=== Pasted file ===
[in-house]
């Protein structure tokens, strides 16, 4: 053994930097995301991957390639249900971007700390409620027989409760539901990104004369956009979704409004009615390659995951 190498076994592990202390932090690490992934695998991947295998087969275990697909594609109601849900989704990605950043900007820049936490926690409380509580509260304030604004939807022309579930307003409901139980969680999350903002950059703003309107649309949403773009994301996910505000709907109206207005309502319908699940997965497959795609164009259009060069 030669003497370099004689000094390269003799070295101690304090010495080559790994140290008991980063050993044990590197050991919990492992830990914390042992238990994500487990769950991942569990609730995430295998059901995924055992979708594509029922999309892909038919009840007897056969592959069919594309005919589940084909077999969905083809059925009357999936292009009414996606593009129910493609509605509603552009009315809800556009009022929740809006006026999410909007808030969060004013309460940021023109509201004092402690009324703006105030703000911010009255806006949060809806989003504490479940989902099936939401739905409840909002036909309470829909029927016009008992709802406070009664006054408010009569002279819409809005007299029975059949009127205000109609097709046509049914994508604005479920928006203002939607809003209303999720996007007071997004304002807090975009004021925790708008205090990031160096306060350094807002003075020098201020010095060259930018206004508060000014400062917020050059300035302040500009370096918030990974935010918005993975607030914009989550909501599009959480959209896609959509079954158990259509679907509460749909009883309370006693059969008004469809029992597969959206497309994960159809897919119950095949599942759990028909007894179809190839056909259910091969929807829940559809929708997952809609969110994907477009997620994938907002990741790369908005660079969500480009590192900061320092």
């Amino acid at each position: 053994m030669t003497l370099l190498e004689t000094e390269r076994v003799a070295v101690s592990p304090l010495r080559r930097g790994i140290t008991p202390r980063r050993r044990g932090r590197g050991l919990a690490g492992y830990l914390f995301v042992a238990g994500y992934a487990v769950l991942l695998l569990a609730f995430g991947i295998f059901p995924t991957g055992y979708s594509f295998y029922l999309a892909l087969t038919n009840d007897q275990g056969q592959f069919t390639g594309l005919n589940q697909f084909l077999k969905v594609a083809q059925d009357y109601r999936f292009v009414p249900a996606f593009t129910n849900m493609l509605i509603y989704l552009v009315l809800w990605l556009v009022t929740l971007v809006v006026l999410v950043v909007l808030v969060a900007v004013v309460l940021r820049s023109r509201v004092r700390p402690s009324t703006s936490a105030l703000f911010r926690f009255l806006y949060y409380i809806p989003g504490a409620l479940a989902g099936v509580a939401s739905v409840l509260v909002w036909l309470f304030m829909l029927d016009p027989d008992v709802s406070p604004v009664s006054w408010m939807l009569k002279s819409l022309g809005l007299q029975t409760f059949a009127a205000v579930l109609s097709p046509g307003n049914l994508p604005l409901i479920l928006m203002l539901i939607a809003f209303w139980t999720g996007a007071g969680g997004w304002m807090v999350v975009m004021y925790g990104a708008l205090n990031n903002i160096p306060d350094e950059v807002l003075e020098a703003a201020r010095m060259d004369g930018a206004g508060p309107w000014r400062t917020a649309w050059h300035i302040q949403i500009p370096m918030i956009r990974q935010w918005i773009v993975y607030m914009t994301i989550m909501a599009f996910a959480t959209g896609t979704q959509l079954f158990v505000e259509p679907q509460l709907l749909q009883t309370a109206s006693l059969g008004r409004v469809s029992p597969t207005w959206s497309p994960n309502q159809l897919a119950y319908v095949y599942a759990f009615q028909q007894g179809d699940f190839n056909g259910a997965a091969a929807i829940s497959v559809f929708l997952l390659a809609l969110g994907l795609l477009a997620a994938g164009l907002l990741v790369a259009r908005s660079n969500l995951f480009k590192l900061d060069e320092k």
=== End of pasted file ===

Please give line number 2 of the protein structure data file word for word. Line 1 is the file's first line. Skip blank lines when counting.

């Protein structure tokens, strides 16, 4: 053994930097995301991957390639249900971007700390409620027989409760539901990104004369956009979704409004009615390659995951 190498076994592990202390932090690490992934695998991947295998087969275990697909594609109601849900989704990605950043900007820049936490926690409380509580509260304030604004939807022309579930307003409901139980969680999350903002950059703003309107649309949403773009994301996910505000709907109206207005309502319908699940997965497959795609164009259009060069 030669003497370099004689000094390269003799070295101690304090010495080559790994140290008991980063050993044990590197050991919990492992830990914390042992238990994500487990769950991942569990609730995430295998059901995924055992979708594509029922999309892909038919009840007897056969592959069919594309005919589940084909077999969905083809059925009357999936292009009414996606593009129910493609509605509603552009009315809800556009009022929740809006006026999410909007808030969060004013309460940021023109509201004092402690009324703006105030703000911010009255806006949060809806989003504490479940989902099936939401739905409840909002036909309470829909029927016009008992709802406070009664006054408010009569002279819409809005007299029975059949009127205000109609097709046509049914994508604005479920928006203002939607809003209303999720996007007071997004304002807090975009004021925790708008205090990031160096306060350094807002003075020098201020010095060259930018206004508060000014400062917020050059300035302040500009370096918030990974935010918005993975607030914009989550909501599009959480959209896609959509079954158990259509679907509460749909009883309370006693059969008004469809029992597969959206497309994960159809897919119950095949599942759990028909007894179809190839056909259910091969929807829940559809929708997952809609969110994907477009997620994938907002990741790369908005660079969500480009590192900061320092």